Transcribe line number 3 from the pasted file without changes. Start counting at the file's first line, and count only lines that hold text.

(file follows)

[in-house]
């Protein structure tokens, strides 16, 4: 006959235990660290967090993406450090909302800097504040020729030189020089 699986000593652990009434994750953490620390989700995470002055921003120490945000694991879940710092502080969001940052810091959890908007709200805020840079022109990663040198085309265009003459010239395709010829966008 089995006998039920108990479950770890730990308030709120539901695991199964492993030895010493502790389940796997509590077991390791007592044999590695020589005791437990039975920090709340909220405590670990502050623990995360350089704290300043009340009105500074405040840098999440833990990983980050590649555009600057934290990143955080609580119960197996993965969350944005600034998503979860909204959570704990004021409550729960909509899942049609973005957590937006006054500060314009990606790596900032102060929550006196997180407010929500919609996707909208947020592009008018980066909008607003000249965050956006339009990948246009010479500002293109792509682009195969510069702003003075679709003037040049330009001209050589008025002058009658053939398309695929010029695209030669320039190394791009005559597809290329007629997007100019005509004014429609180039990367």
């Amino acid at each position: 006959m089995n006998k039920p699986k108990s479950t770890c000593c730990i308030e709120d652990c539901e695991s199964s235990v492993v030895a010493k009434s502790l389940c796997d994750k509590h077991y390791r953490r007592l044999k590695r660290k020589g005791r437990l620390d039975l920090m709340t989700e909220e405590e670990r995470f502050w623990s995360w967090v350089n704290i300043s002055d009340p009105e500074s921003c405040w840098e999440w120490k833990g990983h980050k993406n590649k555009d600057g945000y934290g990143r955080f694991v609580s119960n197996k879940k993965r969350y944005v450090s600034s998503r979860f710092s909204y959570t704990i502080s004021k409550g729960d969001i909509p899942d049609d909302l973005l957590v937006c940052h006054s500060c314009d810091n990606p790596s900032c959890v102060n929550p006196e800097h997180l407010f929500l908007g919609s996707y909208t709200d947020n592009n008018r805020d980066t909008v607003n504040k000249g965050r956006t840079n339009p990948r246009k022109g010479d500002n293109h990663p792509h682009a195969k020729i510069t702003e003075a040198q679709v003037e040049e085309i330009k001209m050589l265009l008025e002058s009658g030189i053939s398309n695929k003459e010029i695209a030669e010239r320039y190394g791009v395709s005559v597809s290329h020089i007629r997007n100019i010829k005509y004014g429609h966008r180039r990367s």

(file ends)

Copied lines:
């Amino acid at each position: 006959m089995n006998k039920p699986k108990s479950t770890c000593c730990i308030e709120d652990c539901e695991s199964s235990v492993v030895a010493k009434s502790l389940c796997d994750k509590h077991y390791r953490r007592l044999k590695r660290k020589g005791r437990l620390d039975l920090m709340t989700e909220e405590e670990r995470f502050w623990s995360w967090v350089n704290i300043s002055d009340p009105e500074s921003c405040w840098e999440w120490k833990g990983h980050k993406n590649k555009d600057g945000y934290g990143r955080f694991v609580s119960n197996k879940k993965r969350y944005v450090s600034s998503r979860f710092s909204y959570t704990i502080s004021k409550g729960d969001i909509p899942d049609d909302l973005l957590v937006c940052h006054s500060c314009d810091n990606p790596s900032c959890v102060n929550p006196e800097h997180l407010f929500l908007g919609s996707y909208t709200d947020n592009n008018r805020d980066t909008v607003n504040k000249g965050r956006t840079n339009p990948r246009k022109g010479d500002n293109h990663p792509h682009a195969k020729i510069t702003e003075a040198q679709v003037e040049e085309i330009k001209m050589l265009l008025e002058s009658g030189i053939s398309n695929k003459e010029i695209a030669e010239r320039y190394g791009v395709s005559v597809s290329h020089i007629r997007n100019i010829k005509y004014g429609h966008r180039r990367s």